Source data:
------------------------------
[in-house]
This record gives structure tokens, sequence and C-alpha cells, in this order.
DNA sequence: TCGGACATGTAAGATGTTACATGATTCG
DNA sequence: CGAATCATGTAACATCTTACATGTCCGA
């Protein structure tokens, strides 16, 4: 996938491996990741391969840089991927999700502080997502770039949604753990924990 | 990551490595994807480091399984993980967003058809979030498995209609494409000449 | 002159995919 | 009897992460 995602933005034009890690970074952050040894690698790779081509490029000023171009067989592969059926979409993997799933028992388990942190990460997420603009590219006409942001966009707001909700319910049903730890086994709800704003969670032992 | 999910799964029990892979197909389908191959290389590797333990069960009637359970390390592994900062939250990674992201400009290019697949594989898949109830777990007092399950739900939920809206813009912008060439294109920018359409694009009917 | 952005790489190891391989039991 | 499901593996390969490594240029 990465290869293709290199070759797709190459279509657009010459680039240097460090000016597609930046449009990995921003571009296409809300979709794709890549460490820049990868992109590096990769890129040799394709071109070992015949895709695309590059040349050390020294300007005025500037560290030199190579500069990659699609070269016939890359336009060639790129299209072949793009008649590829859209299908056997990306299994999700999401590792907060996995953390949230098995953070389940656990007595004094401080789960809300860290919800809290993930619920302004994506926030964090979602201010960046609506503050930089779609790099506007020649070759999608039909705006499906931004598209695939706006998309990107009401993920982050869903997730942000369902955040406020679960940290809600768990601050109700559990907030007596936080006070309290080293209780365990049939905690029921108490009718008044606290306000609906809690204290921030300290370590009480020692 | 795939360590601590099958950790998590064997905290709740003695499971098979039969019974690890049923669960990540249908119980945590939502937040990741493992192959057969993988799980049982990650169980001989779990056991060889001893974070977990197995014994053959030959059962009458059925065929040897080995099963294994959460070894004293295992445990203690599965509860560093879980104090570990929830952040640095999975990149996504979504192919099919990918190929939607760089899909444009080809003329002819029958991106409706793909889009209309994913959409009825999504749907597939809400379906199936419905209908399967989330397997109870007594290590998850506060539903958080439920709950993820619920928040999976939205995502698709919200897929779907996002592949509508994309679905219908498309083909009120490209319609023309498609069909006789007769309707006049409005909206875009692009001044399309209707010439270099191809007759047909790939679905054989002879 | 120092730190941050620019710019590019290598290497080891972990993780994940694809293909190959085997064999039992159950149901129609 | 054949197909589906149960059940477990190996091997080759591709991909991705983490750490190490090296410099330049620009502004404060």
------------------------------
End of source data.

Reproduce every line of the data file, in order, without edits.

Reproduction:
[in-house]
This record gives structure tokens, sequence and C-alpha cells, in this order.
DNA sequence: TCGGACATGTAAGATGTTACATGATTCG
DNA sequence: CGAATCATGTAACATCTTACATGTCCGA
């Protein structure tokens, strides 16, 4: 996938491996990741391969840089991927999700502080997502770039949604753990924990 | 990551490595994807480091399984993980967003058809979030498995209609494409000449 | 002159995919 | 009897992460 995602933005034009890690970074952050040894690698790779081509490029000023171009067989592969059926979409993997799933028992388990942190990460997420603009590219006409942001966009707001909700319910049903730890086994709800704003969670032992 | 999910799964029990892979197909389908191959290389590797333990069960009637359970390390592994900062939250990674992201400009290019697949594989898949109830777990007092399950739900939920809206813009912008060439294109920018359409694009009917 | 952005790489190891391989039991 | 499901593996390969490594240029 990465290869293709290199070759797709190459279509657009010459680039240097460090000016597609930046449009990995921003571009296409809300979709794709890549460490820049990868992109590096990769890129040799394709071109070992015949895709695309590059040349050390020294300007005025500037560290030199190579500069990659699609070269016939890359336009060639790129299209072949793009008649590829859209299908056997990306299994999700999401590792907060996995953390949230098995953070389940656990007595004094401080789960809300860290919800809290993930619920302004994506926030964090979602201010960046609506503050930089779609790099506007020649070759999608039909705006499906931004598209695939706006998309990107009401993920982050869903997730942000369902955040406020679960940290809600768990601050109700559990907030007596936080006070309290080293209780365990049939905690029921108490009718008044606290306000609906809690204290921030300290370590009480020692 | 795939360590601590099958950790998590064997905290709740003695499971098979039969019974690890049923669960990540249908119980945590939502937040990741493992192959057969993988799980049982990650169980001989779990056991060889001893974070977990197995014994053959030959059962009458059925065929040897080995099963294994959460070894004293295992445990203690599965509860560093879980104090570990929830952040640095999975990149996504979504192919099919990918190929939607760089899909444009080809003329002819029958991106409706793909889009209309994913959409009825999504749907597939809400379906199936419905209908399967989330397997109870007594290590998850506060539903958080439920709950993820619920928040999976939205995502698709919200897929779907996002592949509508994309679905219908498309083909009120490209319609023309498609069909006789007769309707006049409005909206875009692009001044399309209707010439270099191809007759047909790939679905054989002879 | 120092730190941050620019710019590019290598290497080891972990993780994940694809293909190959085997064999039992159950149901129609 | 054949197909589906149960059940477990190996091997080759591709991909991705983490750490190490090296410099330049620009502004404060």